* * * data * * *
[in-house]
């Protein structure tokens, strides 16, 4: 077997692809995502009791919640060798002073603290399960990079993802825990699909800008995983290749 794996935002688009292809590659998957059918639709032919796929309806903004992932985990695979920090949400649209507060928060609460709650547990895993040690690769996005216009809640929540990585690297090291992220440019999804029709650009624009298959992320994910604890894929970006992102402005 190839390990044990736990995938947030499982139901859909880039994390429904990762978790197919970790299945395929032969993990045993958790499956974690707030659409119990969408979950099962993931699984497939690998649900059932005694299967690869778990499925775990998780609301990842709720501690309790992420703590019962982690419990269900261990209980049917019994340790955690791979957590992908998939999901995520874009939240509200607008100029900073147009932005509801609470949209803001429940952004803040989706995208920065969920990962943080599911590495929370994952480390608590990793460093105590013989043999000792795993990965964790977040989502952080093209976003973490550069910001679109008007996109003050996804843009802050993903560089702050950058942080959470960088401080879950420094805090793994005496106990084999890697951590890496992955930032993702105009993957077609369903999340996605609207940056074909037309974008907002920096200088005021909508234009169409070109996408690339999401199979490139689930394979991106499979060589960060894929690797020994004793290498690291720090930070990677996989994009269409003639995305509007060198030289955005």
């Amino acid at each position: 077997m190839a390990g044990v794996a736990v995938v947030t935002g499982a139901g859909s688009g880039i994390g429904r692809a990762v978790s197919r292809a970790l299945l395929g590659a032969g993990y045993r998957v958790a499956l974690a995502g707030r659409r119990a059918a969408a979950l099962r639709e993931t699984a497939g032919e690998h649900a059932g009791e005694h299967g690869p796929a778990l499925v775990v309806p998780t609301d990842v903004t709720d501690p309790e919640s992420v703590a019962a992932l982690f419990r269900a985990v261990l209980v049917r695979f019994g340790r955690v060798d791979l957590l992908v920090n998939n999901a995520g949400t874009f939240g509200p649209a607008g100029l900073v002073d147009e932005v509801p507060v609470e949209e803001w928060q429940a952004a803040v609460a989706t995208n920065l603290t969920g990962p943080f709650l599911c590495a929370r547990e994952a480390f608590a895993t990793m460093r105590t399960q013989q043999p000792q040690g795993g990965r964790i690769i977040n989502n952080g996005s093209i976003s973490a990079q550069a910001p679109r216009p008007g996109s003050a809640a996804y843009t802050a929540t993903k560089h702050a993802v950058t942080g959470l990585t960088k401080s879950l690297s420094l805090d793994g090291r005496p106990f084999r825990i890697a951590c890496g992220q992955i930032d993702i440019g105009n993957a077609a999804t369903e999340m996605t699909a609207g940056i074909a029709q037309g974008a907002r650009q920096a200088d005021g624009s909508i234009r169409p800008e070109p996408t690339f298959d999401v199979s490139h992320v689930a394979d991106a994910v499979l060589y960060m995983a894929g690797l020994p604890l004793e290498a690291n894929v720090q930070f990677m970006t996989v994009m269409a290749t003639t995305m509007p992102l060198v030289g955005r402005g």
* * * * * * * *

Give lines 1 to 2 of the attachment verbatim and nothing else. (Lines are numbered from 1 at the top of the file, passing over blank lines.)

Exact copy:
[in-house]
């Protein structure tokens, strides 16, 4: 077997692809995502009791919640060798002073603290399960990079993802825990699909800008995983290749 794996935002688009292809590659998957059918639709032919796929309806903004992932985990695979920090949400649209507060928060609460709650547990895993040690690769996005216009809640929540990585690297090291992220440019999804029709650009624009298959992320994910604890894929970006992102402005 190839390990044990736990995938947030499982139901859909880039994390429904990762978790197919970790299945395929032969993990045993958790499956974690707030659409119990969408979950099962993931699984497939690998649900059932005694299967690869778990499925775990998780609301990842709720501690309790992420703590019962982690419990269900261990209980049917019994340790955690791979957590992908998939999901995520874009939240509200607008100029900073147009932005509801609470949209803001429940952004803040989706995208920065969920990962943080599911590495929370994952480390608590990793460093105590013989043999000792795993990965964790977040989502952080093209976003973490550069910001679109008007996109003050996804843009802050993903560089702050950058942080959470960088401080879950420094805090793994005496106990084999890697951590890496992955930032993702105009993957077609369903999340996605609207940056074909037309974008907002920096200088005021909508234009169409070109996408690339999401199979490139689930394979991106499979060589960060894929690797020994004793290498690291720090930070990677996989994009269409003639995305509007060198030289955005």